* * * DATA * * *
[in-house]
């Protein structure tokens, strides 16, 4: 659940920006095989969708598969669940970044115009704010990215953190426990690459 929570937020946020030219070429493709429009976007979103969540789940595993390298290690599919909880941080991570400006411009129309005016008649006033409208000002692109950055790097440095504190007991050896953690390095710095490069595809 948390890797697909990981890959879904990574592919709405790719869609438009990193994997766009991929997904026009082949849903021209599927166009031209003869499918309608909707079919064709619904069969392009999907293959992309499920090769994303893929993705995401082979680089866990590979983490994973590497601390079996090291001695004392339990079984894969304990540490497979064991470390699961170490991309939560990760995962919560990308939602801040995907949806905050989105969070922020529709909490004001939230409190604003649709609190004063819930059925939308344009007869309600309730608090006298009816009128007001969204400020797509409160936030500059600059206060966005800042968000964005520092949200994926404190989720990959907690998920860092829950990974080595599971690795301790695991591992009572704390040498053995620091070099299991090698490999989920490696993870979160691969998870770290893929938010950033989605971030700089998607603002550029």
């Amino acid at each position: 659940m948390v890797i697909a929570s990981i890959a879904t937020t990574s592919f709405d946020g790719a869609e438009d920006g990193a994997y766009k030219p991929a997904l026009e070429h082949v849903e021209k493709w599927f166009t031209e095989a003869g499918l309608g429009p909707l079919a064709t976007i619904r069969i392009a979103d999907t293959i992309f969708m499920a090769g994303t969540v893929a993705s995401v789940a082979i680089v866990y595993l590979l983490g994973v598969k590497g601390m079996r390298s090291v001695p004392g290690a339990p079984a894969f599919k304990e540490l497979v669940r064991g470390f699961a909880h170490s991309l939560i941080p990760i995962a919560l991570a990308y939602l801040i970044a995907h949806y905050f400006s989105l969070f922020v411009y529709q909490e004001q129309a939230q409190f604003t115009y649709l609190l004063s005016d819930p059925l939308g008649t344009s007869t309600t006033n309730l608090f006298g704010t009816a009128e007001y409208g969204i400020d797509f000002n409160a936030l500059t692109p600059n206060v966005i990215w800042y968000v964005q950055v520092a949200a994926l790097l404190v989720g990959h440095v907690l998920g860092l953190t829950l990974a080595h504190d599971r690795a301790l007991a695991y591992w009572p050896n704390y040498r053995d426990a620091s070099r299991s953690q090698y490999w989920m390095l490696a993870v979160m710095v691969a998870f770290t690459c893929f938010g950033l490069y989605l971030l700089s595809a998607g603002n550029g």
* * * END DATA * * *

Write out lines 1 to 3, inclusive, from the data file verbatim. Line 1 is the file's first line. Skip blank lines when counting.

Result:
[in-house]
């Protein structure tokens, strides 16, 4: 659940920006095989969708598969669940970044115009704010990215953190426990690459 929570937020946020030219070429493709429009976007979103969540789940595993390298290690599919909880941080991570400006411009129309005016008649006033409208000002692109950055790097440095504190007991050896953690390095710095490069595809 948390890797697909990981890959879904990574592919709405790719869609438009990193994997766009991929997904026009082949849903021209599927166009031209003869499918309608909707079919064709619904069969392009999907293959992309499920090769994303893929993705995401082979680089866990590979983490994973590497601390079996090291001695004392339990079984894969304990540490497979064991470390699961170490991309939560990760995962919560990308939602801040995907949806905050989105969070922020529709909490004001939230409190604003649709609190004063819930059925939308344009007869309600309730608090006298009816009128007001969204400020797509409160936030500059600059206060966005800042968000964005520092949200994926404190989720990959907690998920860092829950990974080595599971690795301790695991591992009572704390040498053995620091070099299991090698490999989920490696993870979160691969998870770290893929938010950033989605971030700089998607603002550029």
């Amino acid at each position: 659940m948390v890797i697909a929570s990981i890959a879904t937020t990574s592919f709405d946020g790719a869609e438009d920006g990193a994997y766009k030219p991929a997904l026009e070429h082949v849903e021209k493709w599927f166009t031209e095989a003869g499918l309608g429009p909707l079919a064709t976007i619904r069969i392009a979103d999907t293959i992309f969708m499920a090769g994303t969540v893929a993705s995401v789940a082979i680089v866990y595993l590979l983490g994973v598969k590497g601390m079996r390298s090291v001695p004392g290690a339990p079984a894969f599919k304990e540490l497979v669940r064991g470390f699961a909880h170490s991309l939560i941080p990760i995962a919560l991570a990308y939602l801040i970044a995907h949806y905050f400006s989105l969070f922020v411009y529709q909490e004001q129309a939230q409190f604003t115009y649709l609190l004063s005016d819930p059925l939308g008649t344009s007869t309600t006033n309730l608090f006298g704010t009816a009128e007001y409208g969204i400020d797509f000002n409160a936030l500059t692109p600059n206060v966005i990215w800042y968000v964005q950055v520092a949200a994926l790097l404190v989720g990959h440095v907690l998920g860092l953190t829950l990974a080595h504190d599971r690795a301790l007991a695991y591992w009572p050896n704390y040498r053995d426990a620091s070099r299991s953690q090698y490999w989920m390095l490696a993870v979160m710095v691969a998870f770290t690459c893929f938010g950033l490069y989605l971030l700089s595809a998607g603002n550029g």